The red swamp crayfish is an invasive species in Southern California, and they continue to destroy the ecosystem in many of the creeks and streams found in the region. They consume almost all life in these important waterways like fish, amphibians, even plants.
Their consumption of dragonfly nymphs, which are the aquatic form of dragonflies before they mature, is specifically alarming. These small insects are one of the main predators of mosquito larvae. These dragonfly nymphs help control the mosquito population, along with other animals like frogs. This, in turn, aids in prevention of diseases spreading around the local housing communities nearby.
Studies have shown that when crayfish are present in streams dragonfly nymph numbers are lower than when there are no crayfish. Results of these studies ultimately reveal how this relationship directly affects the mosquito population. The likeliness of mosquito-borne diseases spreading is increased when the crayfish consume valuable species like dragonfly nymphs and frogs.
The Mountains Restoration Trust (MRT) organization, has been dedicated to addressing this issue for several years in the areas around the Santa Monica mountains near Los Angeles. One location they have recently been working on is Medea Creek in Oak Park. They hold regular volunteer events where they invite people from the community to come out and help remove the invasive crayfish from the stream.
Areas like Oak Park lost a lot of vegetation due to a massive wildfire in November. Following that, the Southern California region received a heavy amount of rainfall during the rainy winter season. These two events coupled together caused significant changes to some of the natural areas.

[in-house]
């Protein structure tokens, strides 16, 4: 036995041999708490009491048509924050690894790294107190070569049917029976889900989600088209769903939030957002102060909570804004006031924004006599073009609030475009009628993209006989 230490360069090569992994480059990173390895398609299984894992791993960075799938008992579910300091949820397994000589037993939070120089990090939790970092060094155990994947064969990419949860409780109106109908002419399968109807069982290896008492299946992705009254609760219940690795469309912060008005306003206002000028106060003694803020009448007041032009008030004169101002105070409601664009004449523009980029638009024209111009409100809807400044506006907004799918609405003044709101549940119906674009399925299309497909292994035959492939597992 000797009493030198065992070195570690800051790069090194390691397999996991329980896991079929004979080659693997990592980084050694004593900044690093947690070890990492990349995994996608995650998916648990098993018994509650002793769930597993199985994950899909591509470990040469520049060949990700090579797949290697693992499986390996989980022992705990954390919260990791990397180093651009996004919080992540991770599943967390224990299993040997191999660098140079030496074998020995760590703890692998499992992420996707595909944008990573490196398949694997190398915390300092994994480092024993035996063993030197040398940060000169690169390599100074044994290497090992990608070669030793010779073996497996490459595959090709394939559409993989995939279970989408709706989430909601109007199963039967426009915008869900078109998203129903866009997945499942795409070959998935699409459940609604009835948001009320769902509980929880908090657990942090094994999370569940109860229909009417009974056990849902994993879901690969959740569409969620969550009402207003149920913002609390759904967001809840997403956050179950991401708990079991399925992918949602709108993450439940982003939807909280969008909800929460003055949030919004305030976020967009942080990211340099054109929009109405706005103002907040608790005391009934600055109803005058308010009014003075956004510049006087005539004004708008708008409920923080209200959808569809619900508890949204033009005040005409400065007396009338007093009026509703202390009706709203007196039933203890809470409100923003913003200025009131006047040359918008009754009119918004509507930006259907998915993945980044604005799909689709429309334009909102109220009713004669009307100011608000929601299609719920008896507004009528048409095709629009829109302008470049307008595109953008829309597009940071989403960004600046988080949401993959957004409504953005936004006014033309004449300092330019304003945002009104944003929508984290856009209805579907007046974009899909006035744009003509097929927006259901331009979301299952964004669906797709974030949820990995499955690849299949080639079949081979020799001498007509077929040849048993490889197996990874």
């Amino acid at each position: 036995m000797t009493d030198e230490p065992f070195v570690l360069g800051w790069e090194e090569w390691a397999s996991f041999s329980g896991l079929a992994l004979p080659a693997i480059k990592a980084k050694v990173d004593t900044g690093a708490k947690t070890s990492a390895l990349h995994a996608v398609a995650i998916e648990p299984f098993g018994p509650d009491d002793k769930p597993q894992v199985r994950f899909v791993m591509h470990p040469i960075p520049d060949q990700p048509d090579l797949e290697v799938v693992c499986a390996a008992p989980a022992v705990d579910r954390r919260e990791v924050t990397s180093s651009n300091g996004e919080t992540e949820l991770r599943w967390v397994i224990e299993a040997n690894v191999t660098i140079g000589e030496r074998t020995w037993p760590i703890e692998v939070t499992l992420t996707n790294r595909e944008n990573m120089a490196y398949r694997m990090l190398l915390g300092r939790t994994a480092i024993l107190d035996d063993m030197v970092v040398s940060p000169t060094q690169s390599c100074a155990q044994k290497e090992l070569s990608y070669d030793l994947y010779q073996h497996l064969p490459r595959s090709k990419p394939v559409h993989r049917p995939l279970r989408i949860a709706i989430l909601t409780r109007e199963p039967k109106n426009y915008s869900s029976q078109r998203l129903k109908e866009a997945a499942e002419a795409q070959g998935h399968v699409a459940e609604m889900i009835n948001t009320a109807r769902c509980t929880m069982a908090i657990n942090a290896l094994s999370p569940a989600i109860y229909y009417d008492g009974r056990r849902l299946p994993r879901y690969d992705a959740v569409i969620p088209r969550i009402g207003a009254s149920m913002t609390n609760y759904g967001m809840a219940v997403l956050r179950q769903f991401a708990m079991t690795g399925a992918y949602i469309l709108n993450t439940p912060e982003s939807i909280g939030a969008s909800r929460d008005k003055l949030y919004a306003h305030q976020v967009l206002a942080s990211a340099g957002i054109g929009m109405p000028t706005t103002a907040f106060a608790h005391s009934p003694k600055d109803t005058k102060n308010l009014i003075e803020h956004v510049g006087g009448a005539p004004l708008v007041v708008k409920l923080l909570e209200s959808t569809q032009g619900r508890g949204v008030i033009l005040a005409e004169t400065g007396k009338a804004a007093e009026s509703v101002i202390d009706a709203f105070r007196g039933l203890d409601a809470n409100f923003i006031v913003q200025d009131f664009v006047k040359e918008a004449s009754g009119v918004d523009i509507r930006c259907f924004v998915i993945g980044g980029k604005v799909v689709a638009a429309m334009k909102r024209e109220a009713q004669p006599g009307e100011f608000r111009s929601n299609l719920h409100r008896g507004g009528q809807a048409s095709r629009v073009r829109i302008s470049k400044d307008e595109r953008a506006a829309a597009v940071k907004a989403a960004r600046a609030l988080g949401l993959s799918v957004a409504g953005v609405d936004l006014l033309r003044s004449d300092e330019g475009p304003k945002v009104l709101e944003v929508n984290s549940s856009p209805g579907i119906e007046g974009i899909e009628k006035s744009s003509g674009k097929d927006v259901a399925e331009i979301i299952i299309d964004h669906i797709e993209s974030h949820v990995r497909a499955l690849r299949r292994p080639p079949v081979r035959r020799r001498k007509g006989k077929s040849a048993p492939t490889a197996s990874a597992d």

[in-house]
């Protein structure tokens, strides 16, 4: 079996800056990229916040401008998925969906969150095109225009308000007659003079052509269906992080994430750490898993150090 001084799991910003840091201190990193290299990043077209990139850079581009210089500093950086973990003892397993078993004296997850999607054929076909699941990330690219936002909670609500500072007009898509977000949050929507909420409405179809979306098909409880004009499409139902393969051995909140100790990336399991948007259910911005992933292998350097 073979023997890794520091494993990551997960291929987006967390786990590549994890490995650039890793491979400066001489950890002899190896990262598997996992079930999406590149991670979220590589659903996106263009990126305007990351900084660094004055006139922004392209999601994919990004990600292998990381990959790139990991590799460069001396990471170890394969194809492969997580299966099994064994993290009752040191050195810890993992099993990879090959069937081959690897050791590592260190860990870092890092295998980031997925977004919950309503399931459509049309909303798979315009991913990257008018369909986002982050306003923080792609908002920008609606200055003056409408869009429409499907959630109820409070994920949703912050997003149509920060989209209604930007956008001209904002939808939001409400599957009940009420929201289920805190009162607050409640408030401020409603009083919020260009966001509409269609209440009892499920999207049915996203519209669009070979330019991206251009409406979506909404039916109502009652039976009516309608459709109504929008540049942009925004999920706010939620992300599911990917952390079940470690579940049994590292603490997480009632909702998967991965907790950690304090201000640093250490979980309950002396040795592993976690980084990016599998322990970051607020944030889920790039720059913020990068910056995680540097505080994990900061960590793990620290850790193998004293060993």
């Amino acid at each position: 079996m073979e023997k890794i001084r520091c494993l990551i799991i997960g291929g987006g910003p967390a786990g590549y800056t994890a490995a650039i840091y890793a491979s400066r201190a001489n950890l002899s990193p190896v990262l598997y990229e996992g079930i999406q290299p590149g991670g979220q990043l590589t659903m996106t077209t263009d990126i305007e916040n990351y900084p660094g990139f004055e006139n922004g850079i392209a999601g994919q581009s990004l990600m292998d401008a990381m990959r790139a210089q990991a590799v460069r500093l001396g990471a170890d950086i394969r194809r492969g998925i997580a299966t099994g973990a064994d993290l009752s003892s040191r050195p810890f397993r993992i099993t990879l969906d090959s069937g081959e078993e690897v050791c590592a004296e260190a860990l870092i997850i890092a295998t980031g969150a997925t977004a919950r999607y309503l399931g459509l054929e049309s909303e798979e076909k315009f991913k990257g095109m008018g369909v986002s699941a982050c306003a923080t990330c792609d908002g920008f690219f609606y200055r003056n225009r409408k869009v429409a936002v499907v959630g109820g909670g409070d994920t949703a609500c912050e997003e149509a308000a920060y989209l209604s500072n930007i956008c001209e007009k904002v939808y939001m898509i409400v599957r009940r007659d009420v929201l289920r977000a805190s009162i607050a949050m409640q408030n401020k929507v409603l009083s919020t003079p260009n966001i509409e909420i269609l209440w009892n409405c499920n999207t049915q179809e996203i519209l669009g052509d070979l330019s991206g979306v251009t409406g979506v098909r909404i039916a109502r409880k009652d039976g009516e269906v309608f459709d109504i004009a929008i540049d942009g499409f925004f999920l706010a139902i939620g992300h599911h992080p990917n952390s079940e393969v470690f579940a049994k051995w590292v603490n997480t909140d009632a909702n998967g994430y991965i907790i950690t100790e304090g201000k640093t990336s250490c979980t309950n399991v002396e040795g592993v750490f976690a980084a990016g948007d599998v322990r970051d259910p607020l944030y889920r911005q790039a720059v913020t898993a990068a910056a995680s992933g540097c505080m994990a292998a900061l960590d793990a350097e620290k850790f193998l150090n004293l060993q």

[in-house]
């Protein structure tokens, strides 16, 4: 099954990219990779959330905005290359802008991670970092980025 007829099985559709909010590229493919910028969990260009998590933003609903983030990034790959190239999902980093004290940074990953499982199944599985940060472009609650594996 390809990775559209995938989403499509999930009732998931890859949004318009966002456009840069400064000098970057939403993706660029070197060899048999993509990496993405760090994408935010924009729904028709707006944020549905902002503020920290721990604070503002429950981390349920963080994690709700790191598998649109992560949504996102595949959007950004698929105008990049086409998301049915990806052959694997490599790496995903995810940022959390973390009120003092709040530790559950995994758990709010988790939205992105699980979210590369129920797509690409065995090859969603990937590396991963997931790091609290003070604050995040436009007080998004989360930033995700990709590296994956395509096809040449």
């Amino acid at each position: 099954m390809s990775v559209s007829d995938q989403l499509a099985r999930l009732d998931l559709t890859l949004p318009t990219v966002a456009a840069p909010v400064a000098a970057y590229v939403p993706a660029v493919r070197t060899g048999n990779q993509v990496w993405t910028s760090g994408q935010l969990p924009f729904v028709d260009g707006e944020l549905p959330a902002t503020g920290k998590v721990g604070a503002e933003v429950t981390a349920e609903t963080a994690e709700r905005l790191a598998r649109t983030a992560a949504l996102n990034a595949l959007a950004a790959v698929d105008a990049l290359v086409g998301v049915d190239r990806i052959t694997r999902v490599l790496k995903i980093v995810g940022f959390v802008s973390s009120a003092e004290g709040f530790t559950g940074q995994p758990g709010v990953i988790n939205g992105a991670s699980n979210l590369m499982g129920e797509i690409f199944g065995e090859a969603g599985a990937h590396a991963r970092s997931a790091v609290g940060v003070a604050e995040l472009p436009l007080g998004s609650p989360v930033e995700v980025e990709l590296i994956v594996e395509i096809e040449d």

Erik Sode, Aquatic Supervisor for Mountains Restoration Trust, says, "[The rain] has definitely changed a lot of characteristics in the creek, in particular the areas that did see a lot of fire." Without the vegetation, the soil left behind after the fire washed into sections of the creek bed, filling it in with sediment. But, the rain had a positive effect on the creek as well. "I have seen a decrease in crayfish population which is not out of the ordinary after a large rainstorm," says Sode. "So, I find it really important that we start trapping immediately. That way we can really control the population," he adds. Rain has a tendency to flush the crayfish out of the streams and into the ocean where they cannot survive.
MRT's crayfish removal projects, along with the benefits from the rain, appear to be having a positive impact on the local ecosystem. One way this is evidenced is by the presence of amphibians like frogs and tadpoles, which had previously become rare due to crayfish predation. Sode says, "[T]hese are the very tangible results from crayfish removal; You see an increase in tadpoles and frogs either as bycatch or just seeing them normally in the stream." He says the creek will still need a lot more work besides crayfish removal, but seeing a resurgence in the amphibian population is a definite plus. "[T]hese frogs are going to start controlling a lot of the mosquitoes and gnat fly populations, which will benefit everybody in general," he adds.
Projects like crayfish removals are important to rebuild and maintain habitats for hundreds of plants and animals. Making sure invasive species are removed to allow native ones to thrive is a major step in enriching these habitats. MRT has a variety of volunteer events like crayfish removals as well as planting native vegetation in other areas. They encourage people of all ages to come out to learn about the environmental issues and take part in the conservation process.